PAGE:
Bayonet in 'modern' warfare

#41
i got issued a bayonet with l85 at mobilization centre in 2000 and 2001. Think it stayed in armoury for 6 months when deployed. never bothered adding it to webbing!! Has any infantry ever used the wire cutter on theirs????? STAB armourer.
 
#42
I believe bayonets are regularly fixed in the green zones of afgan due to closeness of engagements and the fact u cant apparantly see more than 5 foot infront of u
Strange IMHO that the Septics are choosing to dispense with an extremely cheap and effective weapon (both psychologically and practically).

I believe that they are still issuing Tomahawk axes to Rangers, who I'm know have reported at least one close quarter kill with one. Reminiscent of removing all guns off fighter aircraft because "aerial warfare has moved on", wasn't long before they were screwing guns back onto aircraft and I get the impression it'll be the same in this case:)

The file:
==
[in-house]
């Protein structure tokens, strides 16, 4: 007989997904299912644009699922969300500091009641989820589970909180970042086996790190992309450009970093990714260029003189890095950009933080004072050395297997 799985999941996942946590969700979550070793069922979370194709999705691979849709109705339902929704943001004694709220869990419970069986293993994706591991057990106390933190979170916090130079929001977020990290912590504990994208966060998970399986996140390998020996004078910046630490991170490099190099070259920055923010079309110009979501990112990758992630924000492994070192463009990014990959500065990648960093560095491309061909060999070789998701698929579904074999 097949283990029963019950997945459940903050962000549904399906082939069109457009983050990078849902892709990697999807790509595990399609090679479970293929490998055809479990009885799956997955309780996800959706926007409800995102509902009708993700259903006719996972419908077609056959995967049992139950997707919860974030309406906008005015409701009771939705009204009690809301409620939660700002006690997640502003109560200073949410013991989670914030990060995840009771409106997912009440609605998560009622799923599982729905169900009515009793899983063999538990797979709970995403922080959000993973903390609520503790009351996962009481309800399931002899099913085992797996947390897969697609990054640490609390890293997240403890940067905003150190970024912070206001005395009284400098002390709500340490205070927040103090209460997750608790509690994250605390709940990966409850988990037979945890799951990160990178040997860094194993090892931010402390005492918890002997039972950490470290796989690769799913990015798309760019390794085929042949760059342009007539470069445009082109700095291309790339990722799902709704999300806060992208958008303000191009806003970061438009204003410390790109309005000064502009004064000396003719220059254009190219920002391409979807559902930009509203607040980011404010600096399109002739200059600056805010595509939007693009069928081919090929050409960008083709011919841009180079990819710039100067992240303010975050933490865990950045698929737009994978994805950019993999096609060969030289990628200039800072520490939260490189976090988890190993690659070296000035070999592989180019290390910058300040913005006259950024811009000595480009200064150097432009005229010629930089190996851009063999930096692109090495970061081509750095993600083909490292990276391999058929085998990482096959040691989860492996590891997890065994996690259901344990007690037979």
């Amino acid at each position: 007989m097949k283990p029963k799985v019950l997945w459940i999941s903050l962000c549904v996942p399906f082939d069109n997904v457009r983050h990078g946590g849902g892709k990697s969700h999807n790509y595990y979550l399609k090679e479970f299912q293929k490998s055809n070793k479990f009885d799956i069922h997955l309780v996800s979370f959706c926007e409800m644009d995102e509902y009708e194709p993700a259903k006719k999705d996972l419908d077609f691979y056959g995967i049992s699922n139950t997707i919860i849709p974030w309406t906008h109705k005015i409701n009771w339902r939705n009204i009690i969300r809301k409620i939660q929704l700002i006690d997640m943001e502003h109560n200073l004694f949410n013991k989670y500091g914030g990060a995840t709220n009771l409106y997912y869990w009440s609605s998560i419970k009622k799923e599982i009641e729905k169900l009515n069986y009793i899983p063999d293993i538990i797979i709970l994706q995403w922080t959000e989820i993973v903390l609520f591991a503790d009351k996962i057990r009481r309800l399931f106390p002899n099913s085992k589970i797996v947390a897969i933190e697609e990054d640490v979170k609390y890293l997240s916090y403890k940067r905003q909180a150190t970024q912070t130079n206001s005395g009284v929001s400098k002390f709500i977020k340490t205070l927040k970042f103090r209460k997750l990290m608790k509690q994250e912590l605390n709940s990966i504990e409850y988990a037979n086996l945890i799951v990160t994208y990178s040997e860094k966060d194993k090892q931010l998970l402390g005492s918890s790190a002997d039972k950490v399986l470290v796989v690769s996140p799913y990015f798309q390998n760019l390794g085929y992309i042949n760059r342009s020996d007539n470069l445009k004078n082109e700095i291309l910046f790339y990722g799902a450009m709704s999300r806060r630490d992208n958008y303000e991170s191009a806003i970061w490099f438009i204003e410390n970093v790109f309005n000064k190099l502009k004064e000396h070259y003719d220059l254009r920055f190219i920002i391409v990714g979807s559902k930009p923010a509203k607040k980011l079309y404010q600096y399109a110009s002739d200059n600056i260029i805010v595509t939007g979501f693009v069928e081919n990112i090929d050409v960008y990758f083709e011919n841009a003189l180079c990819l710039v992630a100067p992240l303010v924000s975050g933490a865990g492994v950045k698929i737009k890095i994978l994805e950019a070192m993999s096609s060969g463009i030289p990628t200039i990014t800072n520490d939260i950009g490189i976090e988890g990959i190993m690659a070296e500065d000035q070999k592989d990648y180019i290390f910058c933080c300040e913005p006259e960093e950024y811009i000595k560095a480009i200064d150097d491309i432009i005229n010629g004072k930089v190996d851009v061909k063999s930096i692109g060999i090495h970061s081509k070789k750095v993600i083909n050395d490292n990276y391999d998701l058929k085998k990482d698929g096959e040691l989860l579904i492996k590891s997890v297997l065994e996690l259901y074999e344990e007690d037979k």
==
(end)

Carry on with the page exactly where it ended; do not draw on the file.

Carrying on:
#43
I remember inspecting many bayonets whilst in kosovo 2000 and 2001. i understand it was a bit different to iraq n afgan, but if we had 250 l85 on books then there was always 250 bayonets in box in corner of iso container!! Never ever came across one that was damaged cos always used tin openers instead!!
 
#44
Strange IMHO that the Septics are choosing to dispense with an extremely cheap and effective weapon (both psychologically and practically).

I believe that they are still issuing Tomahawk axes to Rangers, who I'm know have reported at least one close quarter kill with one. Reminiscent of removing all guns off fighter aircraft because "aerial warfare has moved on", wasn't long before they were screwing guns back onto aircraft and I get the impression it'll be the same in this case:)
Ranger that Mother f@cker! everything can be killed with a tomahawk! YouTube - Ranger School Promo 2
What about special forces ?
 
#45
Wasn't there a scene on Ross Kemp in Afghanistan 2, where the Jocks were ordered to fix bayonets? Mainly because they knew that Terry was near but not where or how close.